All covered entities who are health care providers are eligible for NPIs. They are required to obtain and use NPIs. Non-covered providers may obtain an NPI if they desire. A payer may require a health care provider who is not considered a covered entity to obtain an NPI. An NPI is expected to last indefinitely, it will not change over time. The NPI is all numeric. It is 10 positions in length (9 plus a check-digit in the last position). It is easily accommodated in all standard transactions. It contains no embedded information about the provider that it identifies. At the current rate of provider growth, NPIs will be available for 200 years. Providers will be assigned NPIs upon successful completion of an application form. The form can be submitted on paper or over the Internet. Once a provider has been assigned an NPI, the provider must furnish updates to its data within 30 days of any changes. The National Provider System (NPS), built under a CMS contract, will process the applications and updates, ensure the uniqueness of the provider, and generate the NPIs. This rule was finalized on January 23, 2004 and became effective May 23, 2005. The compliance date was May 23, 2007.

      National Health Plan Identifier

      The National Health Plan Identifier standard has not yet been proposed. HHS has stated that it is in the process of development at this time.

      National Identifier for Individuals

      The standard for the National Identifier for Individuals has been postponed indefinitely and its future is uncertain. Despite the positives of the individual identifier concept, it has generated much public and advocacy group controversy regarding how it can be implemented without compromising individual privacy.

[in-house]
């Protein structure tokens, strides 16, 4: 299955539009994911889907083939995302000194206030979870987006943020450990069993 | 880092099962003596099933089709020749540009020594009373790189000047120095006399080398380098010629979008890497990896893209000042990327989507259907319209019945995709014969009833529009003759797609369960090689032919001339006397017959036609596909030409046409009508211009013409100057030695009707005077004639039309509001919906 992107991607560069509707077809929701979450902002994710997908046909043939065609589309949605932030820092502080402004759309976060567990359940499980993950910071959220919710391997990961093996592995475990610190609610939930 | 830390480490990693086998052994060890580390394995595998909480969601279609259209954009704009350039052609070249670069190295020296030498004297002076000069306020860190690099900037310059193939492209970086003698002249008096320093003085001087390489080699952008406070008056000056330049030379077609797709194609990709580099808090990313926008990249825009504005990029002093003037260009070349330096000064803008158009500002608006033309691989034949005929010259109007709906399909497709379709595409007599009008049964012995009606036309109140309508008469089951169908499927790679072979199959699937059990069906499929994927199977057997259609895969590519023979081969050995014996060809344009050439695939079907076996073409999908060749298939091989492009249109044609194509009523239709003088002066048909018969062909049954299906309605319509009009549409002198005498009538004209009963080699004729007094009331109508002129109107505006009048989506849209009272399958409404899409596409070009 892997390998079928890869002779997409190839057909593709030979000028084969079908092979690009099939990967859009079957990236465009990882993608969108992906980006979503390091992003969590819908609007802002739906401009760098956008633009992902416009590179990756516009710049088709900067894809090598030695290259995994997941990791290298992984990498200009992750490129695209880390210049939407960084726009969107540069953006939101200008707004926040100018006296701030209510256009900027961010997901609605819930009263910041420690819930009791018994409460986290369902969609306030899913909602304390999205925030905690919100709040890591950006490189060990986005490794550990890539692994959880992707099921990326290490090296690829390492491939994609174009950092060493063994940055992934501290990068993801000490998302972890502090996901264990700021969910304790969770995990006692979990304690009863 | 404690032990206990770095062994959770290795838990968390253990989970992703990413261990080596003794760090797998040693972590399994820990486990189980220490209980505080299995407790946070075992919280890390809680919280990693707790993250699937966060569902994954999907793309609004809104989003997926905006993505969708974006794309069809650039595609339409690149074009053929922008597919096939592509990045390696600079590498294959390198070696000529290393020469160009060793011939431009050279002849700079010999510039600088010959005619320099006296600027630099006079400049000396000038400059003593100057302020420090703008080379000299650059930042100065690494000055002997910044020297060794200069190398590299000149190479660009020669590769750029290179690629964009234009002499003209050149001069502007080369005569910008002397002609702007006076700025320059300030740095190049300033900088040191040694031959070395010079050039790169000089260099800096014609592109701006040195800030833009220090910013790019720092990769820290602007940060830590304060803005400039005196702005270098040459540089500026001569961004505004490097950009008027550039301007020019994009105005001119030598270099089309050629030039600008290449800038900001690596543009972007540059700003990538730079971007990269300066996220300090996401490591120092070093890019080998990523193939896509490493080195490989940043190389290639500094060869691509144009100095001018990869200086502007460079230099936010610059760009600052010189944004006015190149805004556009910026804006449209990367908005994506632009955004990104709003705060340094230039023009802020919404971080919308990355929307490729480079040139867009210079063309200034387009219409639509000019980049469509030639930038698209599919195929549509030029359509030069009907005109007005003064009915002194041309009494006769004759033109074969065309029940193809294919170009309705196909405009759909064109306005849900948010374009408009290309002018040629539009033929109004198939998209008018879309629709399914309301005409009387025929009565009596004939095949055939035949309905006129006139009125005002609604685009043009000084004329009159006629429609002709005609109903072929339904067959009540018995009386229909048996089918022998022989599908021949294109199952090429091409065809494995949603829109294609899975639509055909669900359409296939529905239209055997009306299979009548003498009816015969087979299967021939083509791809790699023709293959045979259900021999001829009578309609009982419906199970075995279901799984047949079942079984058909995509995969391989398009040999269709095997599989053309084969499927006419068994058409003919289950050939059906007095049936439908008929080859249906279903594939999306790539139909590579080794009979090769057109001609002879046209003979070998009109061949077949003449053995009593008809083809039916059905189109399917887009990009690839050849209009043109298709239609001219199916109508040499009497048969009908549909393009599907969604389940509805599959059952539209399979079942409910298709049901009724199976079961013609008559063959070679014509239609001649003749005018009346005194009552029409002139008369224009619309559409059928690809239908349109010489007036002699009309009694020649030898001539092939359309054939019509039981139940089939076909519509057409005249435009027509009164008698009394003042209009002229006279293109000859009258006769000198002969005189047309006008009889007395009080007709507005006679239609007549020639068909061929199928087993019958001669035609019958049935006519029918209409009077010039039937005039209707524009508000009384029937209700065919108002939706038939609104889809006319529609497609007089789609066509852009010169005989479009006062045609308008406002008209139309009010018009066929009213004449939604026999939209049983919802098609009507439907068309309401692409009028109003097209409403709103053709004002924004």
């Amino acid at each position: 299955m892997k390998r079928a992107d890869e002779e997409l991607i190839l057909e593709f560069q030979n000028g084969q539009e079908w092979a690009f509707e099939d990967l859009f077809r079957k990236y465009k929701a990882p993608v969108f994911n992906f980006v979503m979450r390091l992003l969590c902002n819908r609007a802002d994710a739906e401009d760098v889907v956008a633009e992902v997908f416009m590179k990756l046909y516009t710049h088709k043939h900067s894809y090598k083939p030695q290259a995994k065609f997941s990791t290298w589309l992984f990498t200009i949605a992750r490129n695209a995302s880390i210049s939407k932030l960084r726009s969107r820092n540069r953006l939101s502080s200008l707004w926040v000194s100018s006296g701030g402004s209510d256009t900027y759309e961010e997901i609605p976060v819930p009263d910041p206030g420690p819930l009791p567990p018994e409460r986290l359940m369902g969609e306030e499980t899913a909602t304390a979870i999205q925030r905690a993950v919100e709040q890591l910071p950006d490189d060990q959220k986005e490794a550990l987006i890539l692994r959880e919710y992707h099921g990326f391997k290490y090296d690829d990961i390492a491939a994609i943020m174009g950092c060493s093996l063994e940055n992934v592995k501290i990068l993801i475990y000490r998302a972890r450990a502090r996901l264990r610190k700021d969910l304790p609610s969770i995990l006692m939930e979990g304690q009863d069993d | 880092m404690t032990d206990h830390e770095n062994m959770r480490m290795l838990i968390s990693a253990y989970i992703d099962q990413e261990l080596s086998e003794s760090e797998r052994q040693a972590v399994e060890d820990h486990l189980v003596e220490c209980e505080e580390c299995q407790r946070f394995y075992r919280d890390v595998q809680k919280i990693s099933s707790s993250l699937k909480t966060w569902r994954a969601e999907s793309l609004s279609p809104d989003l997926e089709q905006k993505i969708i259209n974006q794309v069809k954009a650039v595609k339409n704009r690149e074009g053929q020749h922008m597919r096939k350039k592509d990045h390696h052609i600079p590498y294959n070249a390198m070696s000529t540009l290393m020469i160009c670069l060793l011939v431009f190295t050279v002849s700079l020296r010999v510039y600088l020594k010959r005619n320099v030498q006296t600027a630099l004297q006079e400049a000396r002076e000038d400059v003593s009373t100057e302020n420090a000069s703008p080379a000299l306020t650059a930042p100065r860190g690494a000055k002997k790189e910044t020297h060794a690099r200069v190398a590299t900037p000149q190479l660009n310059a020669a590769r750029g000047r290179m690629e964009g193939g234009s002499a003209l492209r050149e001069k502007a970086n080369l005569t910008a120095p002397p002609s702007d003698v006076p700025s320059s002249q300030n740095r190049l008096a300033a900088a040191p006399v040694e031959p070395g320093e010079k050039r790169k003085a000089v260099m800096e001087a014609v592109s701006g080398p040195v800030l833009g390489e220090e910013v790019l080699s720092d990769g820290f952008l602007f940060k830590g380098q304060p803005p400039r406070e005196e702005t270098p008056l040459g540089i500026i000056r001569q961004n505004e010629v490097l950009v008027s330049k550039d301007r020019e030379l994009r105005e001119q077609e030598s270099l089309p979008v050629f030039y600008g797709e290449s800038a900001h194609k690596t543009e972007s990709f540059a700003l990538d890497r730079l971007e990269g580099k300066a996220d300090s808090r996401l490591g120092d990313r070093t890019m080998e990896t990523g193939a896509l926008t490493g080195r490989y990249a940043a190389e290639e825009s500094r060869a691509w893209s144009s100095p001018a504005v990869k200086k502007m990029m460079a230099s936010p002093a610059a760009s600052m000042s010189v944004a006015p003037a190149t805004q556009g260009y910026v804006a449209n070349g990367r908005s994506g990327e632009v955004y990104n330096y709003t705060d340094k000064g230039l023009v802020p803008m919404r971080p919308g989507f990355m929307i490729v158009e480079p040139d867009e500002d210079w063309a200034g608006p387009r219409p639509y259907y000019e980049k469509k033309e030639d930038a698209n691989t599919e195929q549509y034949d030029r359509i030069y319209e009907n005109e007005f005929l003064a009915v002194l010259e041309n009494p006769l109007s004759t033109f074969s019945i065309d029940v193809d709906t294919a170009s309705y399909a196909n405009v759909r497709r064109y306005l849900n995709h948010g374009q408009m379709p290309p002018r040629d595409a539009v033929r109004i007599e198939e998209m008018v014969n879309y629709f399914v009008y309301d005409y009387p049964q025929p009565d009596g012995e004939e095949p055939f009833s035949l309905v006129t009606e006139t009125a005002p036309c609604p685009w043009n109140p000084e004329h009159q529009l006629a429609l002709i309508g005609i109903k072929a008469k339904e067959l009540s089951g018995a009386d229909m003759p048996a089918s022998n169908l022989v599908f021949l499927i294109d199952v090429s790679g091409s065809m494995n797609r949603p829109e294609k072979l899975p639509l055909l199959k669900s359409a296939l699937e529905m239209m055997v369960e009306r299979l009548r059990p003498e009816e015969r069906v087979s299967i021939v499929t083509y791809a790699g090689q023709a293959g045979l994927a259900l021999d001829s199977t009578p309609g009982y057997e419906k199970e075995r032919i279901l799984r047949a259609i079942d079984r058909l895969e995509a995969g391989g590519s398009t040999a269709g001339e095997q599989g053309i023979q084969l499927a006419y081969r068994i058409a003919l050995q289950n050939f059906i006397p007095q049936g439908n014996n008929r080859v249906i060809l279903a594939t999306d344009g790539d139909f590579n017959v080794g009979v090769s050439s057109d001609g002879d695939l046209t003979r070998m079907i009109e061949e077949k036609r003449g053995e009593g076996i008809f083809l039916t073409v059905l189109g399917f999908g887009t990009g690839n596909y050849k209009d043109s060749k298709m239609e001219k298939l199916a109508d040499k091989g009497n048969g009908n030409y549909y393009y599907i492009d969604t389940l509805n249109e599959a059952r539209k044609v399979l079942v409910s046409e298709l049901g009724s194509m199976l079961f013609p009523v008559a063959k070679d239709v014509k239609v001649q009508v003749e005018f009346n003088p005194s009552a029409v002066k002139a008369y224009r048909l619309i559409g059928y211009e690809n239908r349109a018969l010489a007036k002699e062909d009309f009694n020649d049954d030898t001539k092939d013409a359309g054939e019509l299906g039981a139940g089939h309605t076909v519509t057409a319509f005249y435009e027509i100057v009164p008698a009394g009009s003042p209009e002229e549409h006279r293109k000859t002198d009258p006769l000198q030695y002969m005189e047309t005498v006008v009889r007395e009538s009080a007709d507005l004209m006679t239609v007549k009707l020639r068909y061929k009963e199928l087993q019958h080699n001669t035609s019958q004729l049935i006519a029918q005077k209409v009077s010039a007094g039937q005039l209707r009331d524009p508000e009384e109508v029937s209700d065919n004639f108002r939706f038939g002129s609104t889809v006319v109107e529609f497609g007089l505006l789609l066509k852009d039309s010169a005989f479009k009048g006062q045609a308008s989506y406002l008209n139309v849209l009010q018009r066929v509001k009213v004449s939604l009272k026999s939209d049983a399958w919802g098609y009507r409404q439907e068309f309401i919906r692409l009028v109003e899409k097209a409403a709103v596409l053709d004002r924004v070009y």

Enforcement of the National Standards

      HHS has not simply “suggested” that these Standards be adopted. The law gives the Centers for Medicare and Medicaid Services (CMS) the authority to impose monetary penalties for failure to comply with a standard. HHS is required by statute to impose penalties of not more than $100 per violation on any person or entity who fails to comply with a standard. The total amount imposed on any one person in each calendar year may not exceed $25,000 for violations of one requirement.

      Enforcement and Civil Money Penalties (CMP)

      This rule establishes rules of procedure for the imposition, by the Secretary of Health and Human Services, of civil money penalties on entities that violate standards adopted by HHS under the HIPAA rules and regulations.

      This “Enforcement Rule” sets forth procedural and substantive requirements for imposition of civil money penalties. HHS issued rules of procedure to inform regulated entities of their approach to enforcement and to advise regulated entities of certain procedures that will be followed as they enforce HIPAA.

      A business associate is liable, in accordance with the Federal common law of agency, for a civil money penalty for a violation based on the act or omission of any agent of the business associate, including a workforce member or subcontractor, acting within the scope of the agency.
      The Secretary of Health and Human Services has been given the authorization through HIPAA HITECH and the final HIPAA Omnibus Rule to impose civil monetary penalties (CMPs) for violations of the Rules. These penalties apply to medical practices and their business associates. You and your business associates must train your employees to be aware of these penalties so they will know that they are subject to them.

      The tiered structure for imposition of CMPs under the HITECH Act and Final Rule distinguishes the level of culpability as follows: